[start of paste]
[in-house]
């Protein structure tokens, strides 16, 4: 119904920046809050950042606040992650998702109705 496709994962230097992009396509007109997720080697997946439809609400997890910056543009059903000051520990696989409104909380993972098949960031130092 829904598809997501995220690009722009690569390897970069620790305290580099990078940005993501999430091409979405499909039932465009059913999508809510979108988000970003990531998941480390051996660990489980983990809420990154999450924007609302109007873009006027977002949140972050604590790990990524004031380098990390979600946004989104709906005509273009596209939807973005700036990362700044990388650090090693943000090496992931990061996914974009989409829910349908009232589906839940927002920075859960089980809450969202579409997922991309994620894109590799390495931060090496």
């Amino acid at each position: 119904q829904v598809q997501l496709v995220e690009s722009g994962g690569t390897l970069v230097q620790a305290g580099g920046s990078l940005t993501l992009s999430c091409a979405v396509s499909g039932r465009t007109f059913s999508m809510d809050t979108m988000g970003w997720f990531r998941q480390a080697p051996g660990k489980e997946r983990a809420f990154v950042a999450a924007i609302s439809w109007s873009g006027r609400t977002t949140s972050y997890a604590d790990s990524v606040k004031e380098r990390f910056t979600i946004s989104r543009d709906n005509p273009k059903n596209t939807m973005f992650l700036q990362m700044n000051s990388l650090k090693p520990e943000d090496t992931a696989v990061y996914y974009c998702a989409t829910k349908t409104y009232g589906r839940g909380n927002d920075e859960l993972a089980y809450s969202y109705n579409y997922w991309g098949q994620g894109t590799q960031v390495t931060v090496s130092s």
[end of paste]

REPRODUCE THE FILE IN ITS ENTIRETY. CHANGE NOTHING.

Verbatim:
[in-house]
């Protein structure tokens, strides 16, 4: 119904920046809050950042606040992650998702109705 496709994962230097992009396509007109997720080697997946439809609400997890910056543009059903000051520990696989409104909380993972098949960031130092 829904598809997501995220690009722009690569390897970069620790305290580099990078940005993501999430091409979405499909039932465009059913999508809510979108988000970003990531998941480390051996660990489980983990809420990154999450924007609302109007873009006027977002949140972050604590790990990524004031380098990390979600946004989104709906005509273009596209939807973005700036990362700044990388650090090693943000090496992931990061996914974009989409829910349908009232589906839940927002920075859960089980809450969202579409997922991309994620894109590799390495931060090496």
């Amino acid at each position: 119904q829904v598809q997501l496709v995220e690009s722009g994962g690569t390897l970069v230097q620790a305290g580099g920046s990078l940005t993501l992009s999430c091409a979405v396509s499909g039932r465009t007109f059913s999508m809510d809050t979108m988000g970003w997720f990531r998941q480390a080697p051996g660990k489980e997946r983990a809420f990154v950042a999450a924007i609302s439809w109007s873009g006027r609400t977002t949140s972050y997890a604590d790990s990524v606040k004031e380098r990390f910056t979600i946004s989104r543009d709906n005509p273009k059903n596209t939807m973005f992650l700036q990362m700044n000051s990388l650090k090693p520990e943000d090496t992931a696989v990061y996914y974009c998702a989409t829910k349908t409104y009232g589906r839940g909380n927002d920075e859960l993972a089980y809450s969202y109705n579409y997922w991309g098949q994620g894109t590799q960031v390495t931060v090496s130092s």